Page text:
Eastie’s Constitution Beach Scores High Marks on Water Quality Report Card

With summer in full swing and beach goers enjoying sun, surf and sand Save the Harbor/Save the Bay released its annual report on the water quality at Constitution Beach in East Boston.

According to Save the Harbor/Save the Bay’s Annual Beach Water Report Card, Constitution  Beach scored an A+ and the beach’s water quality increased eight points in the summer of 2020 since posting one of its lowest grades during the summer of 2019.

Constitution Beach scored a 98 percent last summer after posting a 90 percent in 2019. In 2018 Constitution Beach  scored a 94 percent; a 95 percent in 2017; a 96 percent in 2016; and an 89 percent in 2015–the beaches lowest grade in six years.

Overall Constitution Beach’s six year average for water quality is 94 percent.

Rainfall can have a significant impact on beach water quality and can vary greatly from year to year. Changes in the summer storm intensity and frequency can often explain the variations. Save the Harbor/Save the Bay’s Bruce Berman said 2020 was a relatively dry year, with only a few large summer storms and relatively fewer wet weather impacts, hence the increase in score at Eastie’s beach.

The drop in some scores at beaches like Constitution Beach in 2019 was not surprising. Though places like Lynn, Swampscott and Boston continue to track down and correct old combined outfall sewer connections and broken pipes, it is a slow go and there are no easy fixes.

Old combined outfall hookups mix stormwater and sewage together after a big storm and pump it out into the harbor.

Berman has long said that there are two ways to fix an urban beach problem. One way is to sever every pipe that goes into the beach like the city did in South Boston years ago but that is very expensive.

The other way to ensure cleaner water is for residents to look at their own water and sewer hook ups and make sure they are not old hook ups that lead out into storm water drains.

However, things are a lot better than they were 25 years ago when the Deer Island treatment facility was in disarray and a broken outflow just off the harbor beaches was pumping 200 million gallons of raw sewage back into the water after heavy storms.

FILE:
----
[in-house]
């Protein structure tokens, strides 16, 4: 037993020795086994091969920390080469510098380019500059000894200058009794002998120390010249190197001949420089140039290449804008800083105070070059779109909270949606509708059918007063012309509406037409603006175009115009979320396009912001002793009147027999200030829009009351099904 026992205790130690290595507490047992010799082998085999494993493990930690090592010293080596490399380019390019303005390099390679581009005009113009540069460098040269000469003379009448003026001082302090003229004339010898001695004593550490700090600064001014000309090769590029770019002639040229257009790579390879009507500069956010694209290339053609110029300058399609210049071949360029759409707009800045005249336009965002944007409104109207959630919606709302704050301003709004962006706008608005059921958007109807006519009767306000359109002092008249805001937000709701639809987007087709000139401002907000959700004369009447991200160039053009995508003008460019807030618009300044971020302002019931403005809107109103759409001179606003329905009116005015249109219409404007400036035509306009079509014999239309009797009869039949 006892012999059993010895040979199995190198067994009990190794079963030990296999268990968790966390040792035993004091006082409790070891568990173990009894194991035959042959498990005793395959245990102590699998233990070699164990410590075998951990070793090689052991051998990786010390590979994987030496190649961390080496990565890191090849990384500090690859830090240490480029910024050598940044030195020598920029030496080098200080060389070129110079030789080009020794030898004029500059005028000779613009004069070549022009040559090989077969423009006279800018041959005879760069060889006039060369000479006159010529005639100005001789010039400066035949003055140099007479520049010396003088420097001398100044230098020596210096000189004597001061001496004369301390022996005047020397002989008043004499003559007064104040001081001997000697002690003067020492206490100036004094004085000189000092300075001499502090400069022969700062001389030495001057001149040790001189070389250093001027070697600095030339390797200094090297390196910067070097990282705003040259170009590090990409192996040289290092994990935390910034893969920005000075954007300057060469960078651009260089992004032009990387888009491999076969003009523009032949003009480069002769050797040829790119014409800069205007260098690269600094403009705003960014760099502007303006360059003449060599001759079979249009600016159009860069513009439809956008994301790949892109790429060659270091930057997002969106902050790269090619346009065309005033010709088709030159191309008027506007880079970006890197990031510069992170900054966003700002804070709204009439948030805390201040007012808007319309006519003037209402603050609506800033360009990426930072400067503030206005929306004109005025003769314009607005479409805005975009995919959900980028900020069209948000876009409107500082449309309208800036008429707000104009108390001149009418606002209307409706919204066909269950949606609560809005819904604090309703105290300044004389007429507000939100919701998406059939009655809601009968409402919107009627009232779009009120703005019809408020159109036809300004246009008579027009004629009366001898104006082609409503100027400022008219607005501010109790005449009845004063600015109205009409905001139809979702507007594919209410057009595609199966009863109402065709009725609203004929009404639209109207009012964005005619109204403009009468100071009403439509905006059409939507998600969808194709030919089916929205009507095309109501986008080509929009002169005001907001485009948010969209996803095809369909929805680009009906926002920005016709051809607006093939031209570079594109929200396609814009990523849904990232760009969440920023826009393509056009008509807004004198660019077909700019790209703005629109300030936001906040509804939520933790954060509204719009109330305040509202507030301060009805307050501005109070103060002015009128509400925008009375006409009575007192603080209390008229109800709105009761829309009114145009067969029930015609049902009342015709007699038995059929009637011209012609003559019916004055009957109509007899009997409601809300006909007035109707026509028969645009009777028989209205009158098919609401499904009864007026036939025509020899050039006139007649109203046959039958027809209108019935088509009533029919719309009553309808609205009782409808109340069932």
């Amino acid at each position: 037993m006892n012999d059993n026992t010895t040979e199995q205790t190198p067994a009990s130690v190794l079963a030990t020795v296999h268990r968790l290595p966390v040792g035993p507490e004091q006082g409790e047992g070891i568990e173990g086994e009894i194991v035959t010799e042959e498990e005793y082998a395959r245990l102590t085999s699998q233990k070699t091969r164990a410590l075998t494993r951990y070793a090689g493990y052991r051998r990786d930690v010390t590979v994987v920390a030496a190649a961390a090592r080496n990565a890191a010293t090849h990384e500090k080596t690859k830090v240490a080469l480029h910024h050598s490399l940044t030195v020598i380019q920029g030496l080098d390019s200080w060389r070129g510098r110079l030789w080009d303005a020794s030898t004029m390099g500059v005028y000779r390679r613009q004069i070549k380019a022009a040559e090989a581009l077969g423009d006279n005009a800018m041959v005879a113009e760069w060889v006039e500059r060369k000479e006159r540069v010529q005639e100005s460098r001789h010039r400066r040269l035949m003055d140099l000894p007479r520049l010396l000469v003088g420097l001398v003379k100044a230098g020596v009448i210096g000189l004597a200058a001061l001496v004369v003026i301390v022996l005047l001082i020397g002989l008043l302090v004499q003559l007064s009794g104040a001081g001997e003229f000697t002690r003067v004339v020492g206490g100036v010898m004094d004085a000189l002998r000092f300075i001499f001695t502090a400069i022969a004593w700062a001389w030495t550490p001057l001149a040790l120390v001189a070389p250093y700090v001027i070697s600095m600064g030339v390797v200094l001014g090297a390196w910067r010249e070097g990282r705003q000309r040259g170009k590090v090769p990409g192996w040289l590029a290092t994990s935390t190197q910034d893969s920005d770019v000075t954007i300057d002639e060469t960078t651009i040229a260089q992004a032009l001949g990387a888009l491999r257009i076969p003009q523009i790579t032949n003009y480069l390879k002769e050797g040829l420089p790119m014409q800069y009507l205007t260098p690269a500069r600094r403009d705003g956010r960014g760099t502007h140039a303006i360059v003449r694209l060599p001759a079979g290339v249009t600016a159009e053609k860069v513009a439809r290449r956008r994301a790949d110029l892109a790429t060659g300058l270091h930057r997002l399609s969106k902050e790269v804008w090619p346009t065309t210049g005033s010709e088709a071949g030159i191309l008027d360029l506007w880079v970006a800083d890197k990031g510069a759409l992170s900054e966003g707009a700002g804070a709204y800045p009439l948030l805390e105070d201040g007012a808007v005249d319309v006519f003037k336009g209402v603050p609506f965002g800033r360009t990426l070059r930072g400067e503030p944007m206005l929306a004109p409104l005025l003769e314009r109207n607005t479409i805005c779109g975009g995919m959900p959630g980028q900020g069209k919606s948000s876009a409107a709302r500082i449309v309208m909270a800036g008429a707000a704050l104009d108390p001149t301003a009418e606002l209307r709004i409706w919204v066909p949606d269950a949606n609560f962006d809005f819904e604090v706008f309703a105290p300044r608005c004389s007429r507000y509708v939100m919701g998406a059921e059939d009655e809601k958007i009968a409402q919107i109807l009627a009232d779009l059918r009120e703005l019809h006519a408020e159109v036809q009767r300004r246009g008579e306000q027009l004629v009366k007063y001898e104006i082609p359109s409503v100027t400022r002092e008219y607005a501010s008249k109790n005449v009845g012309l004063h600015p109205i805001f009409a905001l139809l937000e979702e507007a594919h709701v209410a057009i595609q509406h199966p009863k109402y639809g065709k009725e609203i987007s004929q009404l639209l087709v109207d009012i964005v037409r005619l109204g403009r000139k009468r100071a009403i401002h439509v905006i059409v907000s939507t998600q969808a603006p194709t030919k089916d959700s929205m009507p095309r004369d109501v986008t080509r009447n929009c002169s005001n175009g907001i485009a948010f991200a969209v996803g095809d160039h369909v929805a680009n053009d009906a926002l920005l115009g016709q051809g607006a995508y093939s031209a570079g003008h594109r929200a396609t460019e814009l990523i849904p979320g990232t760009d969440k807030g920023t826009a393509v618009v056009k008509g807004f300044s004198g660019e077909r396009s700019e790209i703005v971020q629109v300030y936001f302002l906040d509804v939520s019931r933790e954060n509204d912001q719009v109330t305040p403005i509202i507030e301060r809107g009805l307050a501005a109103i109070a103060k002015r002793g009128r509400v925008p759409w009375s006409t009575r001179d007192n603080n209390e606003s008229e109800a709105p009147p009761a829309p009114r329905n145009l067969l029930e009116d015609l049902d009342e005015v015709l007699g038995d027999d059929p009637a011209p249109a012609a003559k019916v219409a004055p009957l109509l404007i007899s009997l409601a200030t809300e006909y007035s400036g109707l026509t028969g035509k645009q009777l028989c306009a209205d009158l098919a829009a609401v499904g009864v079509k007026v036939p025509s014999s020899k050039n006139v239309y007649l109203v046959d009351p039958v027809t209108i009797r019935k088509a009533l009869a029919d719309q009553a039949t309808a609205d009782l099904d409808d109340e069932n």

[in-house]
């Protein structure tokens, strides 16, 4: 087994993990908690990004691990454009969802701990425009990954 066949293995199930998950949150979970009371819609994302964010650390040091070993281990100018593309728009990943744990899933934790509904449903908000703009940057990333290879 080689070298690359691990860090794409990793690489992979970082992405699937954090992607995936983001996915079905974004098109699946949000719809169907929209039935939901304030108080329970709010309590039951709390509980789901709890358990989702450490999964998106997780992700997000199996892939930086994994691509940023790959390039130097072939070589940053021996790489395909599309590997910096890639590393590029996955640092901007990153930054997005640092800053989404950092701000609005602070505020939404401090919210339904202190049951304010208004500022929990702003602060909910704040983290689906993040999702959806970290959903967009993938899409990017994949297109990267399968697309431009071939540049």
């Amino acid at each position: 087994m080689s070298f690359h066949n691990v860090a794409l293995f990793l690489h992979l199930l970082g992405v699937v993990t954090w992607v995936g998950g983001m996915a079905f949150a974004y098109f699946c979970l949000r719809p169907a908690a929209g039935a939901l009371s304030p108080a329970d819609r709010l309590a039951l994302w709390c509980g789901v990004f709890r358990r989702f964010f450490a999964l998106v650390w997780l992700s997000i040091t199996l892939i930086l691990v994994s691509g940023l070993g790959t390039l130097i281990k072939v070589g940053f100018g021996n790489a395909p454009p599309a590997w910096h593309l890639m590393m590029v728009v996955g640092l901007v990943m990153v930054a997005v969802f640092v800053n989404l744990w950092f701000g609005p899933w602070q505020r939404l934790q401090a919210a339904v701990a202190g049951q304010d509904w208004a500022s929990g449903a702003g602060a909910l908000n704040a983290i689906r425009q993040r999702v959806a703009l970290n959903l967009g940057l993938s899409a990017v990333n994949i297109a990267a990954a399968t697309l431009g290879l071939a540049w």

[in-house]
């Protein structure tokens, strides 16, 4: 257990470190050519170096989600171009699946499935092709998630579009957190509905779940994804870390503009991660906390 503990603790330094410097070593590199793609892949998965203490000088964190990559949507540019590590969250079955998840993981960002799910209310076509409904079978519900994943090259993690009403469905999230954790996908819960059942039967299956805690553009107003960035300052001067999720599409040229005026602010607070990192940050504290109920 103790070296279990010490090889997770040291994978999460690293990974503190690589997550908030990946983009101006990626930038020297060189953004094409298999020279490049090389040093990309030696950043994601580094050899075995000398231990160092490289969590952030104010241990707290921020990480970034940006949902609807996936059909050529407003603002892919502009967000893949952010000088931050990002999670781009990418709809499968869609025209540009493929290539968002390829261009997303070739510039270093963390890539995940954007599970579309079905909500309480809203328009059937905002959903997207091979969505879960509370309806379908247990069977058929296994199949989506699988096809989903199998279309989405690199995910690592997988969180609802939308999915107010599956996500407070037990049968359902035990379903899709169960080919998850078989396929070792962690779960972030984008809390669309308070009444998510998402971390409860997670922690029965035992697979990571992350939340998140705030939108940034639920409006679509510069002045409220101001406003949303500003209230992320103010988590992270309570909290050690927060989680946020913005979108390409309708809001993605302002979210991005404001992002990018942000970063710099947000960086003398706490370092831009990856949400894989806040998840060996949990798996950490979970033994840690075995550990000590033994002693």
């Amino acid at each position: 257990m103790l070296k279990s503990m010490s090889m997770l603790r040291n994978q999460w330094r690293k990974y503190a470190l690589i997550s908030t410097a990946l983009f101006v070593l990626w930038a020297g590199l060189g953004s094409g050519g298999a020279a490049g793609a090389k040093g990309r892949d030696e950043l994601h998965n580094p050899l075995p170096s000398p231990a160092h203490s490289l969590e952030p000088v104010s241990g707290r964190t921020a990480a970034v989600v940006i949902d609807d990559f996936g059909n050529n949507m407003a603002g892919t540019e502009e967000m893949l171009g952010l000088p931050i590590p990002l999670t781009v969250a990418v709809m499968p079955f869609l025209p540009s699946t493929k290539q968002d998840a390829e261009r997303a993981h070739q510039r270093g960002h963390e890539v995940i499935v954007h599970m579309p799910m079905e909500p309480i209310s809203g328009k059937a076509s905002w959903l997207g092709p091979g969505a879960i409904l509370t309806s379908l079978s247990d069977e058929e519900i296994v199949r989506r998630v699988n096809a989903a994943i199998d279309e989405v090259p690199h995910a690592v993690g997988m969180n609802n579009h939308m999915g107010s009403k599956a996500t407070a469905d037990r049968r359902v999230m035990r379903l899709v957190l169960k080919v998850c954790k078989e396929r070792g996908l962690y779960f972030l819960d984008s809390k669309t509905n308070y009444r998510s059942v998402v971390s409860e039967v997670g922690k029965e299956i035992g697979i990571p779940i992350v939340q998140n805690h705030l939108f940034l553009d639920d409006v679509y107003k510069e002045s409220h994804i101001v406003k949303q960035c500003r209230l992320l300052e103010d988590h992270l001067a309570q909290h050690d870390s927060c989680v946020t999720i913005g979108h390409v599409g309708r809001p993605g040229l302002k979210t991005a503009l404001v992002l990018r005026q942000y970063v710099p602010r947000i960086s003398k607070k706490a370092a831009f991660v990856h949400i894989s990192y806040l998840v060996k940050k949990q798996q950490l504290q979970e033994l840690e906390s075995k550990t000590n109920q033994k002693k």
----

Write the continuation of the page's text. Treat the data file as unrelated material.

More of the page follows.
Save the Harbor/ Save the Bay is also concerned about the accuracy of the beach flagging and posting protocols, where bacteria testing triggers swimming advisories.

Berman said one problem is that postings are always a day late because beach managers must wait up to 36 hours to obtain test results.  Beach water quality may have already changed significantly during this period, so the prior day’s tests often do not reflect current conditions.

Moreover, in 2019, The Department of Public Health made additional changes to the beach posting and flagging protocols, which has resulted in additional days where beaches are unnecessarily posted with swimming advisories when they are in fact safe for swimming.

“While Save the Harbor recognizes the importance of protecting public health, the current system is often inaccurate and sometimes overly restrictive,” said Berman. “Over the coming months we plan to work with consultant Kelly Coughlin of Stony Brook Partners, and with the Department of Conservation and Recreation, the Massachusetts Water Resources Authority, MADEP, USEPA, and MADPH to develop new rainfall thresholds and protocols to improve flagging and posting accuracy.”

Weekly water quality testing at Boston’s regional beaches began in late May of 2020. Additional daily testing of Constitution Beach, King’s Beach, Malibu Beach, Tenean Beach, and Wollaston Beach began in early June and concluded on Labor Day weekend, September 6, 2020.

These beach safety scores are calculated as the percent of water samples that comply with the Massachusetts Department of Public Health single sample limit for bacteria, a straightforward way to evaluate seasonal beach water quality and potential impacts on public health.

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